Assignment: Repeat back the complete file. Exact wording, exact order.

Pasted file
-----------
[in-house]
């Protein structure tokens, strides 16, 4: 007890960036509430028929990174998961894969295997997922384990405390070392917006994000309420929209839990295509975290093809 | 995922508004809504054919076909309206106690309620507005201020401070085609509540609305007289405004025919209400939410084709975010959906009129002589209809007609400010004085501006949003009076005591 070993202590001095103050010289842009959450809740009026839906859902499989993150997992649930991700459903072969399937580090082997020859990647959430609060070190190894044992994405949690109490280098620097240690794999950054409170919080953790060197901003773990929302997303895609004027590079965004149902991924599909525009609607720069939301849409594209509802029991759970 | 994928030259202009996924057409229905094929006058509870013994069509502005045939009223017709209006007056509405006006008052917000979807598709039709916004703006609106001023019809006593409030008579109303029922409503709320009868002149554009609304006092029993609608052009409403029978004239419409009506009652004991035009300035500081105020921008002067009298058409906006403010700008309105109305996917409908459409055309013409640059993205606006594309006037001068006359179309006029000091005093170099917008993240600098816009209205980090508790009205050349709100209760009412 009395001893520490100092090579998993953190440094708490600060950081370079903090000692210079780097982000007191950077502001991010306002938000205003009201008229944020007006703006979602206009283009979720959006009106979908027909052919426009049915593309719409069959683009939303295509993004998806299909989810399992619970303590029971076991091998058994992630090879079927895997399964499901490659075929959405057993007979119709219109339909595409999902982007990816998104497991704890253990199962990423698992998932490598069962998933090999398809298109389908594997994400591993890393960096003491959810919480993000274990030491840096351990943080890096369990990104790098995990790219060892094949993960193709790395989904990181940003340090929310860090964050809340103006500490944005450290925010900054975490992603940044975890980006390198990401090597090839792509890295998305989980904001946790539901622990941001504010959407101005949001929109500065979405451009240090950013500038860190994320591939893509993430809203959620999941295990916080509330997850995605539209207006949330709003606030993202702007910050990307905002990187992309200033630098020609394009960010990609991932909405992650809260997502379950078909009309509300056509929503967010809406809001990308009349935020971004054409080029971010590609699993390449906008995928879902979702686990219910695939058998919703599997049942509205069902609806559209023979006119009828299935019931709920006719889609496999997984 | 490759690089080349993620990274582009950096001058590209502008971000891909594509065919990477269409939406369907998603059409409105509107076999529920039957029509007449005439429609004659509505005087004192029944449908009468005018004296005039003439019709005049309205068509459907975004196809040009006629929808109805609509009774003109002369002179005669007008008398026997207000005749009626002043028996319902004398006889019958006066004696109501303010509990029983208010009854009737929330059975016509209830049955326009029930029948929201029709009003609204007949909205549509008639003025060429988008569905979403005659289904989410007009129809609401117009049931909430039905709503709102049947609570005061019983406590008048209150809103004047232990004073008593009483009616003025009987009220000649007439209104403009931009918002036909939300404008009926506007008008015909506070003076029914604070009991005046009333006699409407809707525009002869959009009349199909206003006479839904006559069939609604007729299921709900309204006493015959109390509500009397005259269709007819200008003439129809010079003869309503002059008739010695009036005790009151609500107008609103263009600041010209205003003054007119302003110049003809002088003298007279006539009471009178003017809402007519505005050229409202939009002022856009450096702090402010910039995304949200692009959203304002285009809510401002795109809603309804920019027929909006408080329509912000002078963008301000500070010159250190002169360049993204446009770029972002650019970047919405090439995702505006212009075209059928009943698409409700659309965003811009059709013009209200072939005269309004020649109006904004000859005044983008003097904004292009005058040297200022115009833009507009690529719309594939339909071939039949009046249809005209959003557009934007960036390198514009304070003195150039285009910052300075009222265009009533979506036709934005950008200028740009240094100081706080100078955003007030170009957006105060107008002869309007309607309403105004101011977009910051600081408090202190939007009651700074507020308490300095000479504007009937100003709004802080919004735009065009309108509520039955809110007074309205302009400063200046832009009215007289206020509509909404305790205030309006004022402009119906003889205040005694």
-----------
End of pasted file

[in-house]
């Protein structure tokens, strides 16, 4: 007890960036509430028929990174998961894969295997997922384990405390070392917006994000309420929209839990295509975290093809 | 995922508004809504054919076909309206106690309620507005201020401070085609509540609305007289405004025919209400939410084709975010959906009129002589209809007609400010004085501006949003009076005591 070993202590001095103050010289842009959450809740009026839906859902499989993150997992649930991700459903072969399937580090082997020859990647959430609060070190190894044992994405949690109490280098620097240690794999950054409170919080953790060197901003773990929302997303895609004027590079965004149902991924599909525009609607720069939301849409594209509802029991759970 | 994928030259202009996924057409229905094929006058509870013994069509502005045939009223017709209006007056509405006006008052917000979807598709039709916004703006609106001023019809006593409030008579109303029922409503709320009868002149554009609304006092029993609608052009409403029978004239419409009506009652004991035009300035500081105020921008002067009298058409906006403010700008309105109305996917409908459409055309013409640059993205606006594309006037001068006359179309006029000091005093170099917008993240600098816009209205980090508790009205050349709100209760009412 009395001893520490100092090579998993953190440094708490600060950081370079903090000692210079780097982000007191950077502001991010306002938000205003009201008229944020007006703006979602206009283009979720959006009106979908027909052919426009049915593309719409069959683009939303295509993004998806299909989810399992619970303590029971076991091998058994992630090879079927895997399964499901490659075929959405057993007979119709219109339909595409999902982007990816998104497991704890253990199962990423698992998932490598069962998933090999398809298109389908594997994400591993890393960096003491959810919480993000274990030491840096351990943080890096369990990104790098995990790219060892094949993960193709790395989904990181940003340090929310860090964050809340103006500490944005450290925010900054975490992603940044975890980006390198990401090597090839792509890295998305989980904001946790539901622990941001504010959407101005949001929109500065979405451009240090950013500038860190994320591939893509993430809203959620999941295990916080509330997850995605539209207006949330709003606030993202702007910050990307905002990187992309200033630098020609394009960010990609991932909405992650809260997502379950078909009309509300056509929503967010809406809001990308009349935020971004054409080029971010590609699993390449906008995928879902979702686990219910695939058998919703599997049942509205069902609806559209023979006119009828299935019931709920006719889609496999997984 | 490759690089080349993620990274582009950096001058590209502008971000891909594509065919990477269409939406369907998603059409409105509107076999529920039957029509007449005439429609004659509505005087004192029944449908009468005018004296005039003439019709005049309205068509459907975004196809040009006629929808109805609509009774003109002369002179005669007008008398026997207000005749009626002043028996319902004398006889019958006066004696109501303010509990029983208010009854009737929330059975016509209830049955326009029930029948929201029709009003609204007949909205549509008639003025060429988008569905979403005659289904989410007009129809609401117009049931909430039905709503709102049947609570005061019983406590008048209150809103004047232990004073008593009483009616003025009987009220000649007439209104403009931009918002036909939300404008009926506007008008015909506070003076029914604070009991005046009333006699409407809707525009002869959009009349199909206003006479839904006559069939609604007729299921709900309204006493015959109390509500009397005259269709007819200008003439129809010079003869309503002059008739010695009036005790009151609500107008609103263009600041010209205003003054007119302003110049003809002088003298007279006539009471009178003017809402007519505005050229409202939009002022856009450096702090402010910039995304949200692009959203304002285009809510401002795109809603309804920019027929909006408080329509912000002078963008301000500070010159250190002169360049993204446009770029972002650019970047919405090439995702505006212009075209059928009943698409409700659309965003811009059709013009209200072939005269309004020649109006904004000859005044983008003097904004292009005058040297200022115009833009507009690529719309594939339909071939039949009046249809005209959003557009934007960036390198514009304070003195150039285009910052300075009222265009009533979506036709934005950008200028740009240094100081706080100078955003007030170009957006105060107008002869309007309607309403105004101011977009910051600081408090202190939007009651700074507020308490300095000479504007009937100003709004802080919004735009065009309108509520039955809110007074309205302009400063200046832009009215007289206020509509909404305790205030309006004022402009119906003889205040005694």